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The Great Storm of August 27, 1667

(A letter from Thomas Ludwell to Lord Berkeley of Stratton—a favorite of King Charles II, and the elder brother of Sir William Berkeley, Governor of Virginia)
November 4th , 1667

Right Hon'ble

(He describes Virginia as "...now much reduced to a very miserable condition by a continual course of misfortunes," and lists them as follows:) ...in April we had a most prodigious Storm of hail many of them as big as Turkey Eggs which destroyed our younge Mast (nuts on the ground) and fruit, and forward English grain (wheat, Rye, oats) brake all the glass windowes and beat holes through the tiles of our houses, killed many young hogs and cattle...(in June) it fell to raining and continued for 40 days together, which spoiled much of what the hail had left of our English graine.

But on the 27th of August, followed the most dreadful hurricane that ever this country groaned under, it lasted 24 hours began at North East and went round northerly till it came to West and so on till it came to South East where it ceased. It was accompanied with a most violent rain but no thunder, the night of it was the most dismall tyme that ever I know or heard off, for the wind and rain raised so confused a noise mixt with the continual cracks of falling houses and the murmer of the waves impetuously beaten against the shores and by that violence forced and as it were crowded up into all Creekes, Rivers, and Bays to that prodigious height that it hazarded the drowning of many people who lived not in sight of the rivers yet were forced to climb to the tops of their houses to keep themselves above water, carried away all the foundations of the fort at Point Comfort into the river...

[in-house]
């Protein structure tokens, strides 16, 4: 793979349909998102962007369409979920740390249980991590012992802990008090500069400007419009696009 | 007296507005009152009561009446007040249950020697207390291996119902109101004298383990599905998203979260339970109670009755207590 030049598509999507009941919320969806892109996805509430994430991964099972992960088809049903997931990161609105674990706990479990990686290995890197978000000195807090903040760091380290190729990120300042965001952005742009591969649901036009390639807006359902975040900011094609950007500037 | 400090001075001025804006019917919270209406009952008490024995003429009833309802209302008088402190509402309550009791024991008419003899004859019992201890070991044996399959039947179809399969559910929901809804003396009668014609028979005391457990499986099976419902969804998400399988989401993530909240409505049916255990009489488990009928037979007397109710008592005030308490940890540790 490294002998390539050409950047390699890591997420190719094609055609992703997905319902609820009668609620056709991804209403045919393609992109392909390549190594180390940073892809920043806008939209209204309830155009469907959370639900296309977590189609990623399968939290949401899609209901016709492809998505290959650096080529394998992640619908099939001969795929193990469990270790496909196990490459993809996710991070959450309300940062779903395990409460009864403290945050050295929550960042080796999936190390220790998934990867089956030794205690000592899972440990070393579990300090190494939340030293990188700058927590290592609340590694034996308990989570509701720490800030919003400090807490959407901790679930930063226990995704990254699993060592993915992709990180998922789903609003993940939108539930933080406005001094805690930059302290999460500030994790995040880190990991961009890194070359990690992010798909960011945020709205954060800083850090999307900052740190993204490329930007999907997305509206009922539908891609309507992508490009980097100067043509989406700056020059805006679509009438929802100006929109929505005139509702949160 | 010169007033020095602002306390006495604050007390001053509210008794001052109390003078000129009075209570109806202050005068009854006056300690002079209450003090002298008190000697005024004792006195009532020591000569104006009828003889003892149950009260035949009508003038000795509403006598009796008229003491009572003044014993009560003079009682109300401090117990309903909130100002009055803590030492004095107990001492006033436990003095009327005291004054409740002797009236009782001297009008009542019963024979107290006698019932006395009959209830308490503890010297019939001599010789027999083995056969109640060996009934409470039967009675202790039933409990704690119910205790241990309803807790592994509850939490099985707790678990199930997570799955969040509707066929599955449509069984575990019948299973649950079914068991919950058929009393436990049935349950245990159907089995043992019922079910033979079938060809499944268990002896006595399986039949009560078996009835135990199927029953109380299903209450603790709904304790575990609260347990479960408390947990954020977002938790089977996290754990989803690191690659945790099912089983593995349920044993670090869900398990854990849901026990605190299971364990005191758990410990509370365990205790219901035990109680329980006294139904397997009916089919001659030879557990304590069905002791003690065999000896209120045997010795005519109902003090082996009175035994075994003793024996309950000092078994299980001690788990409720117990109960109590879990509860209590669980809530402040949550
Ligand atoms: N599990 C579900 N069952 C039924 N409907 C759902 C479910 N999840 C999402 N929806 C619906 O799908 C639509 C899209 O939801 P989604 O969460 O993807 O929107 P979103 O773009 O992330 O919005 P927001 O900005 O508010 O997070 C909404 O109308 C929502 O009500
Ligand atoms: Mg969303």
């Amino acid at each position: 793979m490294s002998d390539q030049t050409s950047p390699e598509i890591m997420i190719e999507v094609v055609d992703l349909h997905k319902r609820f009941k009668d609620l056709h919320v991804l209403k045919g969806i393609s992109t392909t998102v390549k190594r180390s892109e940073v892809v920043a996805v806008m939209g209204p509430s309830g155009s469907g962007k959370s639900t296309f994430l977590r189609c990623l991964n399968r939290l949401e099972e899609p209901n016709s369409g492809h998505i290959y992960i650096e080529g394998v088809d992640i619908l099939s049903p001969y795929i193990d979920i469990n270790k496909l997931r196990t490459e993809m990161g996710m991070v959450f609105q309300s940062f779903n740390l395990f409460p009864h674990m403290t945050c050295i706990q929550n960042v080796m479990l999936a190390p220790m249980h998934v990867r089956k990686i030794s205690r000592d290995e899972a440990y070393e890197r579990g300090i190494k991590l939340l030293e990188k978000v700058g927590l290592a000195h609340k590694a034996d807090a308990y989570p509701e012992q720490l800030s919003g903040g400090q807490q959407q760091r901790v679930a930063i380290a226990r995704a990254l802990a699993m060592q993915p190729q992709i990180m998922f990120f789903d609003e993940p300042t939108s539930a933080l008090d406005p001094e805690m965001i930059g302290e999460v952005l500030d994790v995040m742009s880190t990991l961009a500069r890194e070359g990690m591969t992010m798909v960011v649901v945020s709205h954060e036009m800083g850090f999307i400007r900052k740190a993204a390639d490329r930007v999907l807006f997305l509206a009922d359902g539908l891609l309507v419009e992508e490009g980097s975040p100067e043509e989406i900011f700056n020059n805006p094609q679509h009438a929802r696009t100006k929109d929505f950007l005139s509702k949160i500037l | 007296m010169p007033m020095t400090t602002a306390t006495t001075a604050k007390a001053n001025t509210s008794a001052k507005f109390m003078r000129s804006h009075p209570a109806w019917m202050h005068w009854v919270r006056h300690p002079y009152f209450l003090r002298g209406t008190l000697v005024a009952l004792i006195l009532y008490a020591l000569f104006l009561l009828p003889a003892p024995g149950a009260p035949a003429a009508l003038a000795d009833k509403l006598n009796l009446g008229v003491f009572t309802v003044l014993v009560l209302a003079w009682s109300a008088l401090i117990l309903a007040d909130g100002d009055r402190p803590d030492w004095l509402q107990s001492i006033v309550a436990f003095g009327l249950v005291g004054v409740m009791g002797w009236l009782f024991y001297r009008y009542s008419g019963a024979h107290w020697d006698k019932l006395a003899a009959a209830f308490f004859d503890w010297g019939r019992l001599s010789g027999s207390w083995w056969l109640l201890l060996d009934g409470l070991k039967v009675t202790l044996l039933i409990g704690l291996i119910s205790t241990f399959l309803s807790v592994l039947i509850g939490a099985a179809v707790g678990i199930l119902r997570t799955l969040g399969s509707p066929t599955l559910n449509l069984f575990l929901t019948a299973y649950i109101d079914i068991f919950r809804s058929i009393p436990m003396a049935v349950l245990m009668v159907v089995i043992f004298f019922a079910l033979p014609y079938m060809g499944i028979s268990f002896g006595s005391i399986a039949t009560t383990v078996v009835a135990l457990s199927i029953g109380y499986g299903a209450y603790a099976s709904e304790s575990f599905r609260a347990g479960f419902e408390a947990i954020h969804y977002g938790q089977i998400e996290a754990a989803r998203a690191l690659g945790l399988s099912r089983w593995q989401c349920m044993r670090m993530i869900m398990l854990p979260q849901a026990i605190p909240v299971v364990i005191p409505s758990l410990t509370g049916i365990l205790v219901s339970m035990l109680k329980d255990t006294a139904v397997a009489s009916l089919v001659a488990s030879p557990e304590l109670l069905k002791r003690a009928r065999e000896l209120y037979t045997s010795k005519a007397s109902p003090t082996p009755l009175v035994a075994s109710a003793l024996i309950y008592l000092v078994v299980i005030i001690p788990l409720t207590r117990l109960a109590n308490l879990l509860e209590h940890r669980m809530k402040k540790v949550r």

...all the Elements were at strife which of them should do most towards the reduction of the Creation into a second Chaos, it was wonderful to consider the contrary effects of that storm, for it blew some ships from their anchors and carried them safe over shelves of land, yet knocked out the bottom of a ship...in eight feet of water more than she drew...(As) to the ruins of our plantations, of which I think not one escaped, the nearest computation is at least 10,000 houses blown down, all the Indian grain (corn) laid flat upon the ground, all the tobacco in the fields torn to pieces and most of that which was in the houses perished with them..."


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